Lecco, Galleria Giuli, Enrico Castellani, 1980
Composing his flawless white canvases with a sequential pattern of nails using a nail gun, Castellani created a progression of negative and positive poles, a rhythmically undulating relief suffused by a dynamic interplay of light and dark. Appropriating an almost sculptural language the artist achieved an illusionary effect traditionally created through painted chiaroscuro. Freed from the constraints of representation Superficie Bianca encourages the viewer to look beyond the picture plane and posit their own ideals and theories onto a 'blank' canvas. Castellani outlined his overarching concern to forge a distinct artistic dialect devoid of all traditional chromatic and figurative implications by explaining: "For me, the question is that of creating a totally white surface outside any pictorial phenomenon, any intervention extraneous to the value of the surface: this is a white surface that is a white surface and nothing else. With the ‘lines’ there is not even the possible ambiguity of the picture: the line extends only in length, it runs to infinity, the only dimension of time… There is nothing to say: one can only be"(Enrico Castellani cited in: Exh. Cat., Milan, Fondazione Prada, Enrico Castellani, 2001, p. 45).
In its purity of form, Superficie Bianco reflects the primary concerns of the ZERO group, of which Castellani formed an integral part during its relatively brief existence during the late 1950s and early 1960s. The collection of artists who exhibited under the ZERO banner during this period – including Lucio Fontana, Otto Piene, and Yves Klein among others – sought to transcend the limitations of conventional painting. Seeking to discover an entirely new creative language unencumbered by extraneous concerns and traditional ideas of representation, ZERO artists employed light and motion as a means to radicalise artistic expression. Pure colour and light was seen as the essence of cosmic power and became synonymous with the spiritual liberation of the individual. Castellani and his contemporary Piero Manzoni, founders of the legendary Galleria Azimuth and Azimuth journal, were at the very forefront of this radical artistic redefinition. With a practice centred on the monochrome canvas, the artists were closely aligned in their means of expression and medium. Through a subtle moulding of the canvas they highlighted the surface as the essence of the artwork and asserted its individual materiality and objectivity. Moreover, Castellani embraced the conceptual possibility of a rational progression. As the oscillating effects of his intricate protrusions change with each alternation in light and viewpoint, his Superficie are instilled with a life of their own.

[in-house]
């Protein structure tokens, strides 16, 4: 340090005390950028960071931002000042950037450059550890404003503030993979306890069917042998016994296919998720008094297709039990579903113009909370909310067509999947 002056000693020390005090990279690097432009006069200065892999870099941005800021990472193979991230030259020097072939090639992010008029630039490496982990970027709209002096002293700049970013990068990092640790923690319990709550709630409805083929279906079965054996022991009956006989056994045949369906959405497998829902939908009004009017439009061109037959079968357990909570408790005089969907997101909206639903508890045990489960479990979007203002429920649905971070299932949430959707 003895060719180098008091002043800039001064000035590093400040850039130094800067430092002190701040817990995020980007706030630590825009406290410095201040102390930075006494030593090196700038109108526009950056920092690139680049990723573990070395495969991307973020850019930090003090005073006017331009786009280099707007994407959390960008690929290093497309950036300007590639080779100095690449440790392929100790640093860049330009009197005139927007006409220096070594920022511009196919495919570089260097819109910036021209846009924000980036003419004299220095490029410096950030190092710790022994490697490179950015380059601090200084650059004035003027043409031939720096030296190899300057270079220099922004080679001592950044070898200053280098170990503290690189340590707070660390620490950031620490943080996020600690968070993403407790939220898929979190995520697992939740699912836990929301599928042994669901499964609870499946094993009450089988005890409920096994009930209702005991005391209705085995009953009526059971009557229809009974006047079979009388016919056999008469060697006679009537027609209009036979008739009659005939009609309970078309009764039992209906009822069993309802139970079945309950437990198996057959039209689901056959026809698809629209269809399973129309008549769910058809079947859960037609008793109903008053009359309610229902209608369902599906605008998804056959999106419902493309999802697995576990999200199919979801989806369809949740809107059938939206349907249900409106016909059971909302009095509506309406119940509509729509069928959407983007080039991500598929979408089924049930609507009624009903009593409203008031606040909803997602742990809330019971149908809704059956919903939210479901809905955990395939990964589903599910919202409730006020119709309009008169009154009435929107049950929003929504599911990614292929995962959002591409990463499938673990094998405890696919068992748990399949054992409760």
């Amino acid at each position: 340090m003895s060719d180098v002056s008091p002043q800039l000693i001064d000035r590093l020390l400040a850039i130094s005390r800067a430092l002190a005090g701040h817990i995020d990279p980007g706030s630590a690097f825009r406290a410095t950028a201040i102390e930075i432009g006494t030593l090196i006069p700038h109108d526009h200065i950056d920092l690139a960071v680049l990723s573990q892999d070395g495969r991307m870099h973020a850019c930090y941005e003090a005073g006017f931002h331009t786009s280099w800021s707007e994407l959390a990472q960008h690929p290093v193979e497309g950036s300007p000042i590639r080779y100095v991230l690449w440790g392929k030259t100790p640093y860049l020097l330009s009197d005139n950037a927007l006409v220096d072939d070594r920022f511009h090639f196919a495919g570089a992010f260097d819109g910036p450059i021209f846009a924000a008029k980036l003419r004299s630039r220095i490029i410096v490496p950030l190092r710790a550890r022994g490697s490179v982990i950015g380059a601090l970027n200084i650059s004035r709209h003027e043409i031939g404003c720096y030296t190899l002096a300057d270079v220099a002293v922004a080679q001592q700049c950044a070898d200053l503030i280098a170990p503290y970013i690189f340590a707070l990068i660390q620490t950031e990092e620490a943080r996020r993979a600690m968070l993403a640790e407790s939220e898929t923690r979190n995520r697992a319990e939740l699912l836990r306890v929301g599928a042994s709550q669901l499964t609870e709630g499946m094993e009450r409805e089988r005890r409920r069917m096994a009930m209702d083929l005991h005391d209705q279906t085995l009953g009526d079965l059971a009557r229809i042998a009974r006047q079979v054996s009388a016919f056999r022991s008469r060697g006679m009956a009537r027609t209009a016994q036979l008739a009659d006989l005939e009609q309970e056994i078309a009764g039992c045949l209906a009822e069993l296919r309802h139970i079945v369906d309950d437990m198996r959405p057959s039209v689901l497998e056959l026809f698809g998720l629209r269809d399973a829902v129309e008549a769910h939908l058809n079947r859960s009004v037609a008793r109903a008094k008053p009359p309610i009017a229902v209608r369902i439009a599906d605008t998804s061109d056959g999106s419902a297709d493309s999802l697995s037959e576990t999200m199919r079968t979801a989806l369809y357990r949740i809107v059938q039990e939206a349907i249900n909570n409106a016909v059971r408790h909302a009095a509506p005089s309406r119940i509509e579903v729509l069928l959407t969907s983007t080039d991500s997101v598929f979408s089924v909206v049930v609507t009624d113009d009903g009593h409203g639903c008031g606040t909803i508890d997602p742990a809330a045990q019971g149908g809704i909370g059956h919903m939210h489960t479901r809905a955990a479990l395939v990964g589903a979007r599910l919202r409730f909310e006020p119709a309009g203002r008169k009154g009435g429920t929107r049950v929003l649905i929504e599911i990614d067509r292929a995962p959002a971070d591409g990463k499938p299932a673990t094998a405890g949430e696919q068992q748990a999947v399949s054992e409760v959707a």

A lyrical coalition of the primary principles of Castellani’s idiosyncratic Superficie, the present work is a consummate example of this revolutionary corpus and a highlight of the esteemed collection of Paolo and Alida Giuli.
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